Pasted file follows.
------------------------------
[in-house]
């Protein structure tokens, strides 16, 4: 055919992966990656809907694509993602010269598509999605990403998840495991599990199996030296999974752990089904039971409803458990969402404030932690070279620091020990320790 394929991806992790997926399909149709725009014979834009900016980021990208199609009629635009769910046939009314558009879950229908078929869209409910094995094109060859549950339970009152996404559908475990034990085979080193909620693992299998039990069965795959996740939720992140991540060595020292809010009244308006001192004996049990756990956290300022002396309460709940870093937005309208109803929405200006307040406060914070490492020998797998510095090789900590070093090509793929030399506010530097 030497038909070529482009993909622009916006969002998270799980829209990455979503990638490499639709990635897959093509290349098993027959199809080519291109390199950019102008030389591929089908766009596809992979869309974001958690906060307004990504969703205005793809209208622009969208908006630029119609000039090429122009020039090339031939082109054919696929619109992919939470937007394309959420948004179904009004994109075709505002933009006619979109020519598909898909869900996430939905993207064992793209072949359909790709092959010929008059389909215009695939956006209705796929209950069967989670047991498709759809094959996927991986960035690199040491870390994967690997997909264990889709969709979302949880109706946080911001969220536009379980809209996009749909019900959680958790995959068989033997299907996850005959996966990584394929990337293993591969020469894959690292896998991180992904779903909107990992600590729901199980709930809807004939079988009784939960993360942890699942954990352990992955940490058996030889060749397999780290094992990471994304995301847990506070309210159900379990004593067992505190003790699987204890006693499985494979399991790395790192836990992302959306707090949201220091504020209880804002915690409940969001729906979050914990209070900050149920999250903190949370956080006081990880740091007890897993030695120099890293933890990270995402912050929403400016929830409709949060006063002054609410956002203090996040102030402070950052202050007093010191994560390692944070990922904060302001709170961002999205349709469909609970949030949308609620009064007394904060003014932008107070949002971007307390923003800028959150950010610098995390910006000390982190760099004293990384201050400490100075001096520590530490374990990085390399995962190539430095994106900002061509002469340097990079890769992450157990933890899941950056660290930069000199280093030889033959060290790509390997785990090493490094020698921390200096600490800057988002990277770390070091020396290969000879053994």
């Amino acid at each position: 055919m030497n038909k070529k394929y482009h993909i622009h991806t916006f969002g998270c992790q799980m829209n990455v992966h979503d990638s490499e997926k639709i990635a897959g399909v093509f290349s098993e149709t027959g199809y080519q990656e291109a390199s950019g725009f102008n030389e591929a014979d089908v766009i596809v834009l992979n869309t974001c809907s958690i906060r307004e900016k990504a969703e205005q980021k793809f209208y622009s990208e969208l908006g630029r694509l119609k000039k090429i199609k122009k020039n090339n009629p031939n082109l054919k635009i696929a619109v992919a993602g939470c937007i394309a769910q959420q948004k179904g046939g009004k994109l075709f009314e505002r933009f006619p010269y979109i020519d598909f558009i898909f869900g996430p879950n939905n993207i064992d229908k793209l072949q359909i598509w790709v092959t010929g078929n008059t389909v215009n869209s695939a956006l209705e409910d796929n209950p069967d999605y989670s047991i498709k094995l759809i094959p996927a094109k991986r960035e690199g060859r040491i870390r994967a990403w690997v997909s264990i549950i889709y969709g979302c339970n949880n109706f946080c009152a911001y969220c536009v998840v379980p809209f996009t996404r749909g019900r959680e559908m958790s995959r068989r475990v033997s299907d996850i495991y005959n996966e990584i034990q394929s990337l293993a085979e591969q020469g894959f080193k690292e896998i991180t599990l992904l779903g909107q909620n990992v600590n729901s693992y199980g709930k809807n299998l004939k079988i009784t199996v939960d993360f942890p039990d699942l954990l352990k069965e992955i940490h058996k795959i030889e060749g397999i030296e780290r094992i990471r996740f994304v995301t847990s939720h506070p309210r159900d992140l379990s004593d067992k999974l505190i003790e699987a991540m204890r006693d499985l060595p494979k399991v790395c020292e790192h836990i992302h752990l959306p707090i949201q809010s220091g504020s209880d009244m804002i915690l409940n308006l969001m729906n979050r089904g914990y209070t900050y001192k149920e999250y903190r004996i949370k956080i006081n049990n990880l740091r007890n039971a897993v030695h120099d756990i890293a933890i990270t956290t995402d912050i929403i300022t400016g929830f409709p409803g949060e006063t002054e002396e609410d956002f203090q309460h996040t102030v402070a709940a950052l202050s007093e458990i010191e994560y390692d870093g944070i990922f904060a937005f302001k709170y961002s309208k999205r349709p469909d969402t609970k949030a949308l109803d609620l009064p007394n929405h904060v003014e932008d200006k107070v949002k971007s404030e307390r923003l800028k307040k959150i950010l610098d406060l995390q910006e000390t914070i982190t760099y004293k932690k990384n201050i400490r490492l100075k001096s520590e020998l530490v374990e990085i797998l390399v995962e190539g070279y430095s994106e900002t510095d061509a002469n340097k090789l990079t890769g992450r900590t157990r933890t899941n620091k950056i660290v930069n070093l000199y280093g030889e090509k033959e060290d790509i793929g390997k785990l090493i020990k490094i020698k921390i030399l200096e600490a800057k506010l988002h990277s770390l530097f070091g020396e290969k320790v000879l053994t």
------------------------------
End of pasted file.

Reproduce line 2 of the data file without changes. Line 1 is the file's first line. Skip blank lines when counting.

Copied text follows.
């Protein structure tokens, strides 16, 4: 055919992966990656809907694509993602010269598509999605990403998840495991599990199996030296999974752990089904039971409803458990969402404030932690070279620091020990320790 394929991806992790997926399909149709725009014979834009900016980021990208199609009629635009769910046939009314558009879950229908078929869209409910094995094109060859549950339970009152996404559908475990034990085979080193909620693992299998039990069965795959996740939720992140991540060595020292809010009244308006001192004996049990756990956290300022002396309460709940870093937005309208109803929405200006307040406060914070490492020998797998510095090789900590070093090509793929030399506010530097 030497038909070529482009993909622009916006969002998270799980829209990455979503990638490499639709990635897959093509290349098993027959199809080519291109390199950019102008030389591929089908766009596809992979869309974001958690906060307004990504969703205005793809209208622009969208908006630029119609000039090429122009020039090339031939082109054919696929619109992919939470937007394309959420948004179904009004994109075709505002933009006619979109020519598909898909869900996430939905993207064992793209072949359909790709092959010929008059389909215009695939956006209705796929209950069967989670047991498709759809094959996927991986960035690199040491870390994967690997997909264990889709969709979302949880109706946080911001969220536009379980809209996009749909019900959680958790995959068989033997299907996850005959996966990584394929990337293993591969020469894959690292896998991180992904779903909107990992600590729901199980709930809807004939079988009784939960993360942890699942954990352990992955940490058996030889060749397999780290094992990471994304995301847990506070309210159900379990004593067992505190003790699987204890006693499985494979399991790395790192836990992302959306707090949201220091504020209880804002915690409940969001729906979050914990209070900050149920999250903190949370956080006081990880740091007890897993030695120099890293933890990270995402912050929403400016929830409709949060006063002054609410956002203090996040102030402070950052202050007093010191994560390692944070990922904060302001709170961002999205349709469909609970949030949308609620009064007394904060003014932008107070949002971007307390923003800028959150950010610098995390910006000390982190760099004293990384201050400490100075001096520590530490374990990085390399995962190539430095994106900002061509002469340097990079890769992450157990933890899941950056660290930069000199280093030889033959060290790509390997785990090493490094020698921390200096600490800057988002990277770390070091020396290969000879053994």